Diarra M, Kebir A, Talla C, et al. Non-pharmaceutical interventions and COVID-19 vaccination strategies in Senegal: a modelling study. BMJ Glob Health. 2022;7(2).
Diarra, M., Kebir, A., Talla, C., Barry, A., Faye, J., Louati, D., Opatowski, L., Diop, M., White, L. J., Loucoubar, C., & Miled, S. B. (2022). Non-pharmaceutical interventions and COVID-19 vaccination strategies in Senegal: a modelling study. BMJ Global Health, 7(2). https://doi.org/10.1136/bmjgh-2021-007236
Diarra M, et al. Non-pharmaceutical Interventions and COVID-19 Vaccination Strategies in Senegal: a Modelling Study. BMJ Glob Health. 2022;7(2) PubMed PMID: 35193893.
* Article titles in AMA citation format should be in sentence-case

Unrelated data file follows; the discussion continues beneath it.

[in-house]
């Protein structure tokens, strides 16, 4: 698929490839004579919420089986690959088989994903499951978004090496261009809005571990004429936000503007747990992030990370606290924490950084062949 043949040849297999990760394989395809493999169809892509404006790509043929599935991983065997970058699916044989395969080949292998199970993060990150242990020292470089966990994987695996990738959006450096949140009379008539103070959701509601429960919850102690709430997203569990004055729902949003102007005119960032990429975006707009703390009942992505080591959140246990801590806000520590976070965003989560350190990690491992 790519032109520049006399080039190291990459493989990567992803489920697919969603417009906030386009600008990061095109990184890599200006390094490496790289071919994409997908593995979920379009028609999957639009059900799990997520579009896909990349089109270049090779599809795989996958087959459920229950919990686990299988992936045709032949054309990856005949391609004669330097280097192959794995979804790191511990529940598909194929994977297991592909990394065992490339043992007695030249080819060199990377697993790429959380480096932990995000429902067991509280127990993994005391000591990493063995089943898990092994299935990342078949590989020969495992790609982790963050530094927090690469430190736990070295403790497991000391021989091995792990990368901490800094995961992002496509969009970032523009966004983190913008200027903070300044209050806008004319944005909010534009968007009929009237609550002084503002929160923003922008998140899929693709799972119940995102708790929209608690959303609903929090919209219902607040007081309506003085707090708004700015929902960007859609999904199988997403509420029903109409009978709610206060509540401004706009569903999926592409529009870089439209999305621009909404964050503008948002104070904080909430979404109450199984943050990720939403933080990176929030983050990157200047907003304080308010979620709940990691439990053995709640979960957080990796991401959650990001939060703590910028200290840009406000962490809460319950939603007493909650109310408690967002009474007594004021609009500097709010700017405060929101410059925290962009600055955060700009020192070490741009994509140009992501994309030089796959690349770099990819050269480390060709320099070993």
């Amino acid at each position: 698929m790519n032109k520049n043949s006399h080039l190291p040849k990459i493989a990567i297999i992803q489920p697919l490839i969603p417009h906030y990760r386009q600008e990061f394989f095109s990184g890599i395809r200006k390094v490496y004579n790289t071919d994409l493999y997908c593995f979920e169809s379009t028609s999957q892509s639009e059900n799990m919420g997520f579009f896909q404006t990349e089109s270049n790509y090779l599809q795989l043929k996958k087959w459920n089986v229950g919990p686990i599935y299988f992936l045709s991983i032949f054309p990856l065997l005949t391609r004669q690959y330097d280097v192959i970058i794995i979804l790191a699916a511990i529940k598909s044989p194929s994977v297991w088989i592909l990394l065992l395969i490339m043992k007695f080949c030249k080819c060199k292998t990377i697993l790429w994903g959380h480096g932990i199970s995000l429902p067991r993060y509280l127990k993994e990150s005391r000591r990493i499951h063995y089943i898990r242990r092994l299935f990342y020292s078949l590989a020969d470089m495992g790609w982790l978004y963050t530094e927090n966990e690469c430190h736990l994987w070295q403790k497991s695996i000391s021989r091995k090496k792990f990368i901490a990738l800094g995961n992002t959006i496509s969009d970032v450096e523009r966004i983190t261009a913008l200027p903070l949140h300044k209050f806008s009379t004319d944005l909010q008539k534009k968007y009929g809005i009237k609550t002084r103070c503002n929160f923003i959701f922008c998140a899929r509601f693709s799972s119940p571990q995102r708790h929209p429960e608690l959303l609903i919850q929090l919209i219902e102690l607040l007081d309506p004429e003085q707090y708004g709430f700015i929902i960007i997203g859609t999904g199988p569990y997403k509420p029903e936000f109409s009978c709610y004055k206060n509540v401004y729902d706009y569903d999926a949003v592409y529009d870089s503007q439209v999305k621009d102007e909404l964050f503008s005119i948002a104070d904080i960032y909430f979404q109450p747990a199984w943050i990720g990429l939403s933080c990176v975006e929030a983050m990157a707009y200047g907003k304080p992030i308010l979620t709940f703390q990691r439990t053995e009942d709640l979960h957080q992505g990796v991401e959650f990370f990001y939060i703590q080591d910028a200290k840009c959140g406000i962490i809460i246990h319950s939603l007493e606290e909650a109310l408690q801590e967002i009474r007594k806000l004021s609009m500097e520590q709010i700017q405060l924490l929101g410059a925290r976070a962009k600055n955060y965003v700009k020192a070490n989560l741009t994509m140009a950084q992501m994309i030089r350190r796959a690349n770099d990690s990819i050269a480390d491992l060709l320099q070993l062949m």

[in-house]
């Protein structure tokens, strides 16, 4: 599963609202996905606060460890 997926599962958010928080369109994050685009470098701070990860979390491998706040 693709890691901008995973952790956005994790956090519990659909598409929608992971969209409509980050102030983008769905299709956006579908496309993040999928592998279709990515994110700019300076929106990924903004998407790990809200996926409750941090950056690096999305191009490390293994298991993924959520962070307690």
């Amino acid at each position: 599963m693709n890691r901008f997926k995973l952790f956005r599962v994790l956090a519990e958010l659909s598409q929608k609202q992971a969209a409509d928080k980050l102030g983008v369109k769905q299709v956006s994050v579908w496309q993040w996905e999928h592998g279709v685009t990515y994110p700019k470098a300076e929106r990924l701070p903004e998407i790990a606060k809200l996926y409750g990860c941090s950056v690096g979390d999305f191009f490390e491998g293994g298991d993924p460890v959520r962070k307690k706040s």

TY - JOUR T1 - Non-pharmaceutical interventions and COVID-19 vaccination strategies in Senegal: a modelling study. AU - Diarra,Maryam, AU - Kebir,Amira, AU - Talla,Cheikh, AU - Barry,Aliou, AU - Faye,Joseph, AU - Louati,Dorra, AU - Opatowski,Lulla, AU - Diop,Mamadou, AU - ,, AU - White,Lisa J, AU - Loucoubar,Cheikh, AU - Miled,Slimane Ben, PY - 2021/08/19/received PY - 2022/01/04/accepted PY - 2022/2/23/entrez PY - 2022/2/24/pubmed PY - 2022/3/1/medline KW - COVID-19 KW - control strategies KW - mathematical modelling KW - prevention strategies KW - vaccines JF - BMJ global health JO - BMJ Glob Health VL - 7 IS - 2 N2 - BACKGROUND: When vaccines against the novel COVID-19 were available in Senegal, many questions were raised. How long should non-pharmaceutical interventions (NPIs) be maintained during vaccination roll-out? What are the best vaccination strategies? METHODS: In this study, we used an age-structured dynamic mathematical model. This model uses parameters based on SARS-CoV-2 virus, information on different types of NPIs, epidemiological and demographic data, some parameters relating to hospitalisations and vaccination in Senegal. RESULTS: In all scenarios explored, the model predicts a larger third epidemic wave of COVID-19 in terms of new cases and deaths than the previous waves. In a context of limited vaccine supply, vaccination alone will not be sufficient to control the epidemic, and the continuation of NPIs is necessary to flatten the epidemic curve. Assuming 20% of the population have been vaccinated, the optimal period to relax NPIs would be a few days from the last peak. Regarding the prioritisation of age groups to be vaccinated, the model shows that it is better to vaccinate individuals aged 5-60 years and not just the elderly (over 60 years) and those in high-risk groups. This strategy could be more cost-effective for the government, as it would reduce the high costs associated with hospitalisation. In terms of vaccine distribution, the optimal strategy would be to allocate full dose to the elderly. If vaccine doses are limited, half dose followed by full dose would be sufficient for people under 40 years because whether they receive half or full dose, the reduction in hospitalisations would be similar and their death-to-case ratio is very low. CONCLUSIONS: This study could be presented as a decision support tool to help devise strategies to control the COVID-19 pandemic and help the Ministry of Health to better manage and allocate the available vaccine doses. SN - 2059-7908 UR - https://www.unboundmedicine.com/medline/citation/35193893/Non_pharmaceutical_interventions_and_COVID_19_vaccination_strategies_in_Senegal:_a_modelling_study_ L2 - https://gh.bmj.com/lookup/pmidlookup?view=long&pmid=35193893 DB - PRIME DP - Unbound Medicine ER -